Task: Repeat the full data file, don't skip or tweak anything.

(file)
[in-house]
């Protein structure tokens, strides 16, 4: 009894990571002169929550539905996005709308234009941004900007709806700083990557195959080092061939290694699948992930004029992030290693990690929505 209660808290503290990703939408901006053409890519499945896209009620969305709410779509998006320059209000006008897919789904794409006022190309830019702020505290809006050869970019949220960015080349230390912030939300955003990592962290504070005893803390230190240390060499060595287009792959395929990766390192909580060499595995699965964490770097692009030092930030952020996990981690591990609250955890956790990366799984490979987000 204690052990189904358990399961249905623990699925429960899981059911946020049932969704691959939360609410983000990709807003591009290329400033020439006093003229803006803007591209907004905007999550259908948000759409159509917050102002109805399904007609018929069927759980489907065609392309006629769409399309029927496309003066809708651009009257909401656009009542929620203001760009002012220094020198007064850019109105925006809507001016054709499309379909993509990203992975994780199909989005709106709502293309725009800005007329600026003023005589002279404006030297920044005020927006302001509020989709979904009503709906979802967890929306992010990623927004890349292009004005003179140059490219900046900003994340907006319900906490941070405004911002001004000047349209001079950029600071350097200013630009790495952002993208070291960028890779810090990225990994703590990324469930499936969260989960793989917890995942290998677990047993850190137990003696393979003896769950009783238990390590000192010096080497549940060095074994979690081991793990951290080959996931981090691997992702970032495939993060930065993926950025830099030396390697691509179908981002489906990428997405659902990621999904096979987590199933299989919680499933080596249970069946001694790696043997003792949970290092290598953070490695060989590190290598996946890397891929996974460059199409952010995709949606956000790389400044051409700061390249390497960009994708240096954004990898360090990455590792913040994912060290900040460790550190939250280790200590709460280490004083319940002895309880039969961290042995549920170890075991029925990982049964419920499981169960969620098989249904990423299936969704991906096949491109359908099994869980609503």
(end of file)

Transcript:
[in-house]
């Protein structure tokens, strides 16, 4: 009894990571002169929550539905996005709308234009941004900007709806700083990557195959080092061939290694699948992930004029992030290693990690929505 209660808290503290990703939408901006053409890519499945896209009620969305709410779509998006320059209000006008897919789904794409006022190309830019702020505290809006050869970019949220960015080349230390912030939300955003990592962290504070005893803390230190240390060499060595287009792959395929990766390192909580060499595995699965964490770097692009030092930030952020996990981690591990609250955890956790990366799984490979987000 204690052990189904358990399961249905623990699925429960899981059911946020049932969704691959939360609410983000990709807003591009290329400033020439006093003229803006803007591209907004905007999550259908948000759409159509917050102002109805399904007609018929069927759980489907065609392309006629769409399309029927496309003066809708651009009257909401656009009542929620203001760009002012220094020198007064850019109105925006809507001016054709499309379909993509990203992975994780199909989005709106709502293309725009800005007329600026003023005589002279404006030297920044005020927006302001509020989709979904009503709906979802967890929306992010990623927004890349292009004005003179140059490219900046900003994340907006319900906490941070405004911002001004000047349209001079950029600071350097200013630009790495952002993208070291960028890779810090990225990994703590990324469930499936969260989960793989917890995942290998677990047993850190137990003696393979003896769950009783238990390590000192010096080497549940060095074994979690081991793990951290080959996931981090691997992702970032495939993060930065993926950025830099030396390697691509179908981002489906990428997405659902990621999904096979987590199933299989919680499933080596249970069946001694790696043997003792949970290092290598953070490695060989590190290598996946890397891929996974460059199409952010995709949606956000790389400044051409700061390249390497960009994708240096954004990898360090990455590792913040994912060290900040460790550190939250280790200590709460280490004083319940002895309880039969961290042995549920170890075991029925990982049964419920499981169960969620098989249904990423299936969704991906096949491109359908099994869980609503």